I’m having problems understanding why people prefer to implement the
ActiveRecord pattern in dynamic languages. Of course it is very
convenient if you don’t have to worry about what type is your column,
but dynamic languages are more than that.
some aspects of BASIC. A variable can change its type based on its
Ruby is a strongly, dynamically typed language. Strong because nothing
ever changes its type, and dynamic because you can add features to
Do åval, higher-order functions, runtime alteration of object, closures,
etc. matter in the implementation of the ActiveRecord pattern…?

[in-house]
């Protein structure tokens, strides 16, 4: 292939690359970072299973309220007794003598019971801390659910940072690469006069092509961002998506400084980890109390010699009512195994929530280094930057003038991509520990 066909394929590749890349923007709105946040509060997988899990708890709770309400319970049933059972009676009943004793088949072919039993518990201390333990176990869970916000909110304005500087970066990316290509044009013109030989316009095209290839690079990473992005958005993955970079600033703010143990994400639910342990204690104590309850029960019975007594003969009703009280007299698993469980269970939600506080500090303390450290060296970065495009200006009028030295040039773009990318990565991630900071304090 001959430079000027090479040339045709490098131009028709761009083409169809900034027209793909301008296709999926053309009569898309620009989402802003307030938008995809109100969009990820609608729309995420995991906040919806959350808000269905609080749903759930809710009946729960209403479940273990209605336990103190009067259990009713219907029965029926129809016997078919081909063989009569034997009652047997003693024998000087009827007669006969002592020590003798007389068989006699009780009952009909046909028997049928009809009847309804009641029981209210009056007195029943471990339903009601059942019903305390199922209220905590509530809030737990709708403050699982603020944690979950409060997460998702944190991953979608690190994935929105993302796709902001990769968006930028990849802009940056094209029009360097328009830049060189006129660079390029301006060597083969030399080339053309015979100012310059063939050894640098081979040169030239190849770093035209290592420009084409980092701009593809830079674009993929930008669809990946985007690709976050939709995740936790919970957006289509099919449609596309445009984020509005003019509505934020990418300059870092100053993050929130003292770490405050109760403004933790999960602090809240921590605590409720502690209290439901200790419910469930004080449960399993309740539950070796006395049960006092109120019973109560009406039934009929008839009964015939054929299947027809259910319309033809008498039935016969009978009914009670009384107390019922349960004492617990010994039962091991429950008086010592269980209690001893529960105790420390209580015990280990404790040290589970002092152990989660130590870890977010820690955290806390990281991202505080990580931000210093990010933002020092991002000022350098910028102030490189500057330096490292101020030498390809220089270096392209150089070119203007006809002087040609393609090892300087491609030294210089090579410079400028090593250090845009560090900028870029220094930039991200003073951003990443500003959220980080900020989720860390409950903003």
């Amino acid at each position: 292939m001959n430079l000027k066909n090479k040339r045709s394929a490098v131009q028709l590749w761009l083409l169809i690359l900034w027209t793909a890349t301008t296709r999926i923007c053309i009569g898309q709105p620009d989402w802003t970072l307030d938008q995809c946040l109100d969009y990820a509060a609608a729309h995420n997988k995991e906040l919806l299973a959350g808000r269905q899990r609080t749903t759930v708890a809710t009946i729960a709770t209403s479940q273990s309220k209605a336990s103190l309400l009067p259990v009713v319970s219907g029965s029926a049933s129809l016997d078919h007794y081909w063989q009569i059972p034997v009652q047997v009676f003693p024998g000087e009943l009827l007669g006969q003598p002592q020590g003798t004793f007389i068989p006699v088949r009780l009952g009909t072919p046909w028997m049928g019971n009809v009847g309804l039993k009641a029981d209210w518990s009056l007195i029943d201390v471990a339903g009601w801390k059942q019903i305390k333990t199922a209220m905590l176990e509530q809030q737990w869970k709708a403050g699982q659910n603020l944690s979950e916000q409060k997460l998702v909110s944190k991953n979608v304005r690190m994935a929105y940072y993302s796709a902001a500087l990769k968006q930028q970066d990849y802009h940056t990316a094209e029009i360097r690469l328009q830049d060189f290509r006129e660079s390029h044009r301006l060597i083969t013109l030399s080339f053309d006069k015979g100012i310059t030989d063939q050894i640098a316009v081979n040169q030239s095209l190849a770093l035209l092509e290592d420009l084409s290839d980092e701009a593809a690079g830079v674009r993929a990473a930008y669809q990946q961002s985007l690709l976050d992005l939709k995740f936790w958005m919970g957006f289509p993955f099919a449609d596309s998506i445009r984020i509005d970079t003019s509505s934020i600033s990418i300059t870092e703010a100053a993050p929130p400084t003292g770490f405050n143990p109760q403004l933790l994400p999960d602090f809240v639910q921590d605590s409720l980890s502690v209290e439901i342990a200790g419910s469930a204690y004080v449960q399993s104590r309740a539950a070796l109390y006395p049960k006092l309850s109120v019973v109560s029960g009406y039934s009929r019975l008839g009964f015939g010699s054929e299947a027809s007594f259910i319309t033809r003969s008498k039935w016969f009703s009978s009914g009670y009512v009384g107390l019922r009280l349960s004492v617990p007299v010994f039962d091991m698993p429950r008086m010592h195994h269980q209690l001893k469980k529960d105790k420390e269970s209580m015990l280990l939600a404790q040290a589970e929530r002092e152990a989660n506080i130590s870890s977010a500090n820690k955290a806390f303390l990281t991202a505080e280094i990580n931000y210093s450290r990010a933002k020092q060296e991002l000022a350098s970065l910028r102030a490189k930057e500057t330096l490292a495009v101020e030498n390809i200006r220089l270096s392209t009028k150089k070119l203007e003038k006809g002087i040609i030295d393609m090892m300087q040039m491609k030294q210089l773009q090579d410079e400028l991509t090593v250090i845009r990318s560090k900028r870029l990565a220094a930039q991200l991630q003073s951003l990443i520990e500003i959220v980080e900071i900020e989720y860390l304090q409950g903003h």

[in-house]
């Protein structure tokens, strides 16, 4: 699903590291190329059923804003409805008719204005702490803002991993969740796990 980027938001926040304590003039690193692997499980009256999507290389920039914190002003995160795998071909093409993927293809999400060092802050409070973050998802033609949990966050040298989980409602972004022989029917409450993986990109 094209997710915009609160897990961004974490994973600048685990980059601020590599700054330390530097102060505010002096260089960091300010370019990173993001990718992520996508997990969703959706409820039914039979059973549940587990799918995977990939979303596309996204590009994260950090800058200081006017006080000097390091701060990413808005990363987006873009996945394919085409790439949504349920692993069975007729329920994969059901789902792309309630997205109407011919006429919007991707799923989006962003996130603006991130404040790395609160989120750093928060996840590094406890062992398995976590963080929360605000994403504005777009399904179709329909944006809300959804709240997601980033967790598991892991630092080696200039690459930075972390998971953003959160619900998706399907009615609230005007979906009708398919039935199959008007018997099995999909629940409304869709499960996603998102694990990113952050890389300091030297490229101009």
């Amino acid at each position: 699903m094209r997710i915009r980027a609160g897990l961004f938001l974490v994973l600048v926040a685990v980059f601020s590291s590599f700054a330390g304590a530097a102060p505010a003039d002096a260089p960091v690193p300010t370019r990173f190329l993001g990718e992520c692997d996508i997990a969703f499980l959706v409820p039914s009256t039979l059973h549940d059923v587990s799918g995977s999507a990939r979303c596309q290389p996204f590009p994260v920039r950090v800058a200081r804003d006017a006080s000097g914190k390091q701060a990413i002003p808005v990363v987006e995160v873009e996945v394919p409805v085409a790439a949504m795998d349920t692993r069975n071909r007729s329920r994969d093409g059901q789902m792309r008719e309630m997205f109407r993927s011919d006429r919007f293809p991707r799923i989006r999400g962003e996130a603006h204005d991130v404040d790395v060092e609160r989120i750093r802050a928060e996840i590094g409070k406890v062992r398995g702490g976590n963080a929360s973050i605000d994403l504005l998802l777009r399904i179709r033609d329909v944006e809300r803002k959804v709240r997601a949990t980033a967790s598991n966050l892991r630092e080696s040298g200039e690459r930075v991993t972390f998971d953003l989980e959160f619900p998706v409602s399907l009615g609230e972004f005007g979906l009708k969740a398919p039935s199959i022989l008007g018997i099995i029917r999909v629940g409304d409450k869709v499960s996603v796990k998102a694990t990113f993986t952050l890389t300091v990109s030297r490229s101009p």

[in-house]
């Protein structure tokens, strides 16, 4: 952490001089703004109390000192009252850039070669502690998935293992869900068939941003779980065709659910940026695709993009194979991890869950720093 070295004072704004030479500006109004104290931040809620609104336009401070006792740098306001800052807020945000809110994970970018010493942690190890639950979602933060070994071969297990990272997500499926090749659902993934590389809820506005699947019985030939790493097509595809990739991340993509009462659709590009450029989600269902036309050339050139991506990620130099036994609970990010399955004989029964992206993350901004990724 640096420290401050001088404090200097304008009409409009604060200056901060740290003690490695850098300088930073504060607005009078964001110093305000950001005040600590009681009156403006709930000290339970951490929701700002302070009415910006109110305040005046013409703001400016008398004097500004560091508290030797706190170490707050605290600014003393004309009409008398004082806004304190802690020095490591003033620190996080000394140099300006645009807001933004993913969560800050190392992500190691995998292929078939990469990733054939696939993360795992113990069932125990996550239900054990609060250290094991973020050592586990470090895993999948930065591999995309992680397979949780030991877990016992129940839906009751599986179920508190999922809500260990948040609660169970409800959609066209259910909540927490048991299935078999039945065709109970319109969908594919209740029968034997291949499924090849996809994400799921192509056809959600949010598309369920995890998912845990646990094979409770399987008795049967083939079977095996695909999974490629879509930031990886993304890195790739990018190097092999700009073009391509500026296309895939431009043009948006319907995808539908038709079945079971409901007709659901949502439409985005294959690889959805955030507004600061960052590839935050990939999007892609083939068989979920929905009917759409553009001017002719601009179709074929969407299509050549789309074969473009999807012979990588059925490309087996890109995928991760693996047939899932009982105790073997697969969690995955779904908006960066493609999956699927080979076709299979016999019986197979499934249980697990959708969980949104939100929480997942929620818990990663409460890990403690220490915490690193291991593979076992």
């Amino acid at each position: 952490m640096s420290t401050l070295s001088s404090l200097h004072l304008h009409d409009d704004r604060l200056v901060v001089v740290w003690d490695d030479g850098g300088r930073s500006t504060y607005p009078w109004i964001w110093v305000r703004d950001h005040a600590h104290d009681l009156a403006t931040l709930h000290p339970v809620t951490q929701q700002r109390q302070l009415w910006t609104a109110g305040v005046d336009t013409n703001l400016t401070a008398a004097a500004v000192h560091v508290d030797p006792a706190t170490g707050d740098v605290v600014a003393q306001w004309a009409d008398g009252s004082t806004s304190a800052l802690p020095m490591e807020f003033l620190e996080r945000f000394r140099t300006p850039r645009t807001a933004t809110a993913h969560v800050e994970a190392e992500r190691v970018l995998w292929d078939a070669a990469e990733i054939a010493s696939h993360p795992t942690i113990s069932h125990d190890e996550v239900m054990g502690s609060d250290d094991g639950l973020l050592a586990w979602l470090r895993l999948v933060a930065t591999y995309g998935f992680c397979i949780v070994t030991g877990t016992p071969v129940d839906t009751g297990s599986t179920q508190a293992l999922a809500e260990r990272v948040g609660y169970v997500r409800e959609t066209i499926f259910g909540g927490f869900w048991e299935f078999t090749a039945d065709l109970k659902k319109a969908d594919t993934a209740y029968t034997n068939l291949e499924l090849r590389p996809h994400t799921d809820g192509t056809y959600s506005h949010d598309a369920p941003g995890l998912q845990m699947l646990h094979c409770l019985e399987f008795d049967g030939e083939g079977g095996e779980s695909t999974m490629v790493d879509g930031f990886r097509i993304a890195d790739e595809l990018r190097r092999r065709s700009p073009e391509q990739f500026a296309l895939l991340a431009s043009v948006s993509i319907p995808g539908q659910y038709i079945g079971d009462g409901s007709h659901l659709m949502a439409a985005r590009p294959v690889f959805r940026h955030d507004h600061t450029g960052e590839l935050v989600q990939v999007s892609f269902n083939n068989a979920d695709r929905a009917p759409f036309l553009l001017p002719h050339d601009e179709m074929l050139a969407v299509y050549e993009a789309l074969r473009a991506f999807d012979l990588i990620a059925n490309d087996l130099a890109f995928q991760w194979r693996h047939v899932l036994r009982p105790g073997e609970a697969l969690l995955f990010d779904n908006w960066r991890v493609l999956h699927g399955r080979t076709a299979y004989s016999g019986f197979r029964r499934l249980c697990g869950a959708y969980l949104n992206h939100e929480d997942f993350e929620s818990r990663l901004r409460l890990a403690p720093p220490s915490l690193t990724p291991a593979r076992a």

You are asking how a “Domain Specific Language” can integrate with a
host language of a different type. Ruby is procedural, and SQL is
declarative. The answer is you use the host language’s features to
write a declarative DSL. ‘select foo from bar’ becomes
Bar.find(:select => :foo)
Both expressions are declarative, but the Ruby one can now enjoy the
benefits of the rest of Ruby.